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United States v. Pimentz


September 27, 2010


The opinion of the court was delivered by: Baylson, J.


The Defendant in this case was convicted of one count of conspiracy and two counts of possession: Count I, charging conspiracy to possess with the intent to distribute heroin, cocaine and 50 grams or more of cocaine base ("crack"), Count II, charging possession with intent to distribute 50 grams or more of cocaine base ("crack"), and Count IV, charging possession with intent to distribute cocaine. The Defendant was acquitted of Count III, charging possession with intent to distribute heroin. Defendant filed a Motion for Judgment of Acquittal (Doc. No. 126) and the Court held oral argument on September 20, 2010.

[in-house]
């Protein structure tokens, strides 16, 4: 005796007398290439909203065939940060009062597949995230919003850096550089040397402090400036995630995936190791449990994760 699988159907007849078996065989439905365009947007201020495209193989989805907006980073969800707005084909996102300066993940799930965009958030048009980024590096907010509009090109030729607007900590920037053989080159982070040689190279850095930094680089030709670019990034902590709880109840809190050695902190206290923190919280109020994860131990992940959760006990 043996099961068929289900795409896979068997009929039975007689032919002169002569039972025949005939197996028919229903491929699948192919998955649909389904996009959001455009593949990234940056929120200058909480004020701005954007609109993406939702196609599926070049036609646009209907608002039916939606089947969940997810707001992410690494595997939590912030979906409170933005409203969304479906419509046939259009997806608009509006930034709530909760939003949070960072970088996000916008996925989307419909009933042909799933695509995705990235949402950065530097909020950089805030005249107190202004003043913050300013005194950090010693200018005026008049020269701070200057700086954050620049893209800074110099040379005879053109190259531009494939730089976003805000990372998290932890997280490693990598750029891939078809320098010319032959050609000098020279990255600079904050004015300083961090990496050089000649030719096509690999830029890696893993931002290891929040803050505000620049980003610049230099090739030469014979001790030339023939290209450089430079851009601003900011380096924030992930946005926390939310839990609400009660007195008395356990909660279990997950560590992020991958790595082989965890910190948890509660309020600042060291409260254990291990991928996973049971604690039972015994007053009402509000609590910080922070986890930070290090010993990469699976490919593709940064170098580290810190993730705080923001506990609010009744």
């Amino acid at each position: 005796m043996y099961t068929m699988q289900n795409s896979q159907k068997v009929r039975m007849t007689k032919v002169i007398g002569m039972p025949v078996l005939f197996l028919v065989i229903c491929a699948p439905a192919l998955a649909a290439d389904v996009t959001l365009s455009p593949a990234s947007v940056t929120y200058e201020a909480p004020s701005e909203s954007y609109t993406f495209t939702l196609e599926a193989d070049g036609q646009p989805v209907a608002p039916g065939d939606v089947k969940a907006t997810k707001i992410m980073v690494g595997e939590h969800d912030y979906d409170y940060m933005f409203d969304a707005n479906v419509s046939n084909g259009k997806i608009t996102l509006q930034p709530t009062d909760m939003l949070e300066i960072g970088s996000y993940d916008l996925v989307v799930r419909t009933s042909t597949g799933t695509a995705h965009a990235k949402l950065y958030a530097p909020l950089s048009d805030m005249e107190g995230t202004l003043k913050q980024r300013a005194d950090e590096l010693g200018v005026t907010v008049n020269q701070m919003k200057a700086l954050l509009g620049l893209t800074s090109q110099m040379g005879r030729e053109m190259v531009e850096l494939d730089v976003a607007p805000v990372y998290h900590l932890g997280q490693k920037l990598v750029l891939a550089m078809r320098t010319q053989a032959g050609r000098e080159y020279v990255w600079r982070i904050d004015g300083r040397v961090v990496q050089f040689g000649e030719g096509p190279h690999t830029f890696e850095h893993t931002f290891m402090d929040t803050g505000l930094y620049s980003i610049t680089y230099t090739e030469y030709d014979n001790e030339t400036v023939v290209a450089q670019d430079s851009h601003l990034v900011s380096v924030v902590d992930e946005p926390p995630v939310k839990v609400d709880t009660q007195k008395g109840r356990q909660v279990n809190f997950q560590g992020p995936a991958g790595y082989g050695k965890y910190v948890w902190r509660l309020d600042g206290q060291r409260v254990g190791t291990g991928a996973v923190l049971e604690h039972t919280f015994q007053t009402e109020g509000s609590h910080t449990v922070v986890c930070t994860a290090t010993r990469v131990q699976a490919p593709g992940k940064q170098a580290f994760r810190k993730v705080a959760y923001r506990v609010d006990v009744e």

The facts in this case are fairly simple, but present a close case of sufficiency of the evidence. The Defendant was brought to a house by an individual, Nelson Acosta, who had previously pled guilty. Once inside the house, it became evident that a drug cutting and packaging operation was underway. The Defendant initially sat in the living room and had nothing to do with the operation of the drugs. However, subsequently, testimony showed that he moved to the kitchen and sat at the kitchen table where the active cutting and packaging of the drugs was underway.

The incriminating testimony against the Defendant was provided by a young woman, Ms. De Jesus, who was involved in a romantic relationship with one of the Defendants, Wilson Castro,a/k/a Jose Velazquez, who was pregnant with his child. She testified that she entered this house and went upstairs to be with Mr. Castro. She recognized Defendants, Luis Perez and Nelson Acosta, in the room and also identified the Defendant. When she entered the house, she saw Nelson Acosta at the table "putting white drugs into a small bag." (N.T. 6/7/10, p. 57). Afterwards, coming downstairs to cook a meal for Wilson Castro, she saw a third person at the table whom she identified as the Defendant. Her testimony was as follows: